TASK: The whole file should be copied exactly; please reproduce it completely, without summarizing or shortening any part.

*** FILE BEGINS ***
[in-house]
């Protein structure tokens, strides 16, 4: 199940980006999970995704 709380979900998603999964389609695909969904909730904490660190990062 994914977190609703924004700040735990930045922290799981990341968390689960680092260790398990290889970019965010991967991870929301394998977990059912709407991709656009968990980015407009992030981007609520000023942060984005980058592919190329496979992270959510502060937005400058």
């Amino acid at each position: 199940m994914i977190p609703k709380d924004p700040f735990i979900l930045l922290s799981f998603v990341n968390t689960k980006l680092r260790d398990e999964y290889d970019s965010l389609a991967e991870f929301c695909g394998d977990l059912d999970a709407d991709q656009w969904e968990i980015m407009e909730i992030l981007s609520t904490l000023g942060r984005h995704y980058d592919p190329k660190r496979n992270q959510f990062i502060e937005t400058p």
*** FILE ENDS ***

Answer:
[in-house]
């Protein structure tokens, strides 16, 4: 199940980006999970995704 709380979900998603999964389609695909969904909730904490660190990062 994914977190609703924004700040735990930045922290799981990341968390689960680092260790398990290889970019965010991967991870929301394998977990059912709407991709656009968990980015407009992030981007609520000023942060984005980058592919190329496979992270959510502060937005400058």
């Amino acid at each position: 199940m994914i977190p609703k709380d924004p700040f735990i979900l930045l922290s799981f998603v990341n968390t689960k980006l680092r260790d398990e999964y290889d970019s965010l389609a991967e991870f929301c695909g394998d977990l059912d999970a709407d991709q656009w969904e968990i980015m407009e909730i992030l981007s609520t904490l000023g942060r984005h995704y980058d592919p190329k660190r496979n992270q959510f990062i502060e937005t400058p």